Despite the location in which they were found, the papyri are all legal documents originally drafted in Samaria in the fourth century BCE. The place where the documents were executed is given either in the first or last line of the document. In the eleven documents in which the place is preserved, it is named as the city or province of Samaria. The documents were also dated by the reign of the current Persian king in their first or last lines. Where the name of the king is preserved, it is usually Artaxerxes (at least five times). One document is dated to sometime between the thirtieth and thirty-ninth year, and therefore must come from the reign of Artaxerxes II (Mnemon), between 375 and 365 bce. The date of WDSP 1 is fully preserved as 19 March 335 bce, the second year of Darius III (Codomannus; Cross, 1985). Most of the papyri were probably written during the reign of Artaxerxes III (Ochus; 358–337 bce). The late pre-Alexandrine coins found in the cave strongly corroborate the internal indications of dating (Cross, 1974), the latest being of a Tyrian issue of 334 bce. The script of the papyri is somewhat more advanced typologically than the script of the Aramaic corpora from the late fifth century and so fits well within this horizon.
The Samaria papyri provide a rich and varied paleographic resource, from a previously underrepresented period, for better understanding the development of the Aramaic script in the second half of the first millennium BCE. Since the Samaria papyri are dated, their scripts provide an invaluable guide to dating other papyri and ostraca from Egypt and Palestine in the same general period. They are also important for reassessing the scripts of the oldest manuscripts from Qumran (Cross, 1974). But aside from the importance of this resource for epigraphists, archaeologists, and historians, familiarity with these fourth-century Aramaic scripts is crucial to biblical text critics for assessing possible transcriptional errors in restoring the biblical text.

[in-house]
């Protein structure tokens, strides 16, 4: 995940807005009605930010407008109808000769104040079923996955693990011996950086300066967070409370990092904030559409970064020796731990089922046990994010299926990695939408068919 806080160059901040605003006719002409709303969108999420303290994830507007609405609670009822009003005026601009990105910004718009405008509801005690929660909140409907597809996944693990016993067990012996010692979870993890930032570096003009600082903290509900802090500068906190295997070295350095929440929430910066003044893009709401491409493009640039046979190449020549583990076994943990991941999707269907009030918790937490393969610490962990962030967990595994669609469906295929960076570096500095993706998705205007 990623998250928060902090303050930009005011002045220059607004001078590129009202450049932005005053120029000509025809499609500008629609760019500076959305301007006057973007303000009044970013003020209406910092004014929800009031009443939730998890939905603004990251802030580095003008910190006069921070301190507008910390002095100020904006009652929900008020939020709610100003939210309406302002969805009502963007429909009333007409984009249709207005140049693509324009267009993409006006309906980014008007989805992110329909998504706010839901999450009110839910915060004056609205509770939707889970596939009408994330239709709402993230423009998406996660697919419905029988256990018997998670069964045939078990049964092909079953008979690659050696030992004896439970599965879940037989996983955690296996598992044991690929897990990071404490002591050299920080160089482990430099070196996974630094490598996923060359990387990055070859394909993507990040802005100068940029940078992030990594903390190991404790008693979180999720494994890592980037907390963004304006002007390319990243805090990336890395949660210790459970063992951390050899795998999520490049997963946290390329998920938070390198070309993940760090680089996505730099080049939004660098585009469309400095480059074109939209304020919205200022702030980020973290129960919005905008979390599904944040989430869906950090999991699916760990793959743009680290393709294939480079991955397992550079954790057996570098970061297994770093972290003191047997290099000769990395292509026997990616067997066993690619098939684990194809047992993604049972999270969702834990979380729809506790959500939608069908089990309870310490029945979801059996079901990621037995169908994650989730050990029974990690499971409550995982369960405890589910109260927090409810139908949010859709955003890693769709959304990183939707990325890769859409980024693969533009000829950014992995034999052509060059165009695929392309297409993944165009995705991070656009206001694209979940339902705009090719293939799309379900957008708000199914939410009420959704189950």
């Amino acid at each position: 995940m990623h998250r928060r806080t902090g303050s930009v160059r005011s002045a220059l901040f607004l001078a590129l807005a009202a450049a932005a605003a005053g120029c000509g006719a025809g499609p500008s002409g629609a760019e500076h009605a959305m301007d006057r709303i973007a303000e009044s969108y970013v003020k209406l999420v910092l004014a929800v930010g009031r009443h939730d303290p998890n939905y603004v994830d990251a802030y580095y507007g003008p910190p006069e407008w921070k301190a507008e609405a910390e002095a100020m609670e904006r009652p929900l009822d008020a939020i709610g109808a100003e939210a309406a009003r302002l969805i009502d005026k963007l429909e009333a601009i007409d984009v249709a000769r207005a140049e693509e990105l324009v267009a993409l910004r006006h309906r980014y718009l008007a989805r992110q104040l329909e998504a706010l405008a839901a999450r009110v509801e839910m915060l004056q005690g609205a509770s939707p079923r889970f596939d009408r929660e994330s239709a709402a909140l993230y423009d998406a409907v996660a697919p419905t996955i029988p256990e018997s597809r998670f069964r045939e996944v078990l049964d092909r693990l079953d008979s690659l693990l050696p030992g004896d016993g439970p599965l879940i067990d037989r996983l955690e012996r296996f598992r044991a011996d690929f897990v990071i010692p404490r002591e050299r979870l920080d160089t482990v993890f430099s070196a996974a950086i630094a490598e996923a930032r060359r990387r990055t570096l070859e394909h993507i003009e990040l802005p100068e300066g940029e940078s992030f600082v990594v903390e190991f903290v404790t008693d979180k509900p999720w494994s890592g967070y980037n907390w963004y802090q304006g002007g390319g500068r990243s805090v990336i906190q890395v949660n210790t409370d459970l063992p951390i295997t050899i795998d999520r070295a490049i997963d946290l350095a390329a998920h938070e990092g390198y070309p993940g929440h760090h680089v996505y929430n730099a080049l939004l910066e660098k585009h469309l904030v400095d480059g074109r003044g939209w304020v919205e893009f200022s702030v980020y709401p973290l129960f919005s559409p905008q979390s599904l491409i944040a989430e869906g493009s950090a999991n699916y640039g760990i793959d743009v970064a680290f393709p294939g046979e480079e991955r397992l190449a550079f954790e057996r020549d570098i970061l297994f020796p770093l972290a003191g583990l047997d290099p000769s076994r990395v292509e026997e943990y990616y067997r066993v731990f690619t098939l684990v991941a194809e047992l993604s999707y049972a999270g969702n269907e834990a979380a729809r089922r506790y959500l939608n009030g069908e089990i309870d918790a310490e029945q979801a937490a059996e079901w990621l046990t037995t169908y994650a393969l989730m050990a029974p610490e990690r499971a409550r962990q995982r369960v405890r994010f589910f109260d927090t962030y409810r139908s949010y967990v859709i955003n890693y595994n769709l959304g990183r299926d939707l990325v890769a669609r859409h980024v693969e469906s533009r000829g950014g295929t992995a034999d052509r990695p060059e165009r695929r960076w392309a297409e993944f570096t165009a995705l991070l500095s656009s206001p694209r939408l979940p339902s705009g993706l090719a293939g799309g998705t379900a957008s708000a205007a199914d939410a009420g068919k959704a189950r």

The language of the Samaria papyri is “Official Aramaic,” the ideal standard language in which scribes of the Persian period (probably from Darius I to Darius III [522–333 bce]) would draft documents of an official nature (Gropp, 1997). The language of the Samaria papyri is virtually identical to the language of the fifth-century Elephantine legal papyri and the Arsames correspondence. In fact, despite being chronologically later, the language of the Samaria papyri is even more consistently conservative in its conformity to the norm of Official Aramaic than the language of the other two corpora. In spite of its later provenance, it also reflects little or no Persian influence in contrast to the Elephantine papyri, but especially to the Arsames correspondence where Persian influence is more extensive. The Samaria papyri do show a greater proportion of specifically late Neo-Babylonian loanwords, but this is clearly related to the origins of its legal formularies (Gropp, 1990).
If it were not for some auspicious circumstances, which provide extraordinary possibilities for reconstructing the text of the papyri, their significance would have been greatly reduced. The possibilities of reconstruction correlate directly with the legal genres represented. The best represented type of deed is the slave sale. It has proved possible to propose full reconstructions for nine or ten of these deeds despite their fragmentary condition. The slave sale deeds seem to share a common formulary to such an extent that they provide us with partially overlapping bits and pieces of the same formulary. There is remarkably little variation in the verbal realization of each formula, and even less variation in the sequence of formulas within the sale formulary. The date, the names of the principals, the names of the slaves, the sale prices, and the amount of the penalty for contravention of the sale are basically the only elements that vary from deed to deed. Each papyrus contributes a little to our knowledge of that formulary. By constant comparison and rearranging of all the bits of writing serially, Frank Moore Cross and Douglas Gropp have been able to reconstruct the entire formulary. Proposed reconstructions have been tested against estimated line lengths for each papyrus. In addition to the constraints of space, we have been aided by legal parallels from Mesopotamia to Egypt. Circular reasoning, while not wholly escaped, can be reduced to a minimum. Now that this formulary for the deeds of slave sale is established, it can be applied as a kind of template for interpreting other deeds of conveyance. Such a procedure has been successful in reconstructing a deed of house sale, but only modestly helpful in interpreting texts of other genres.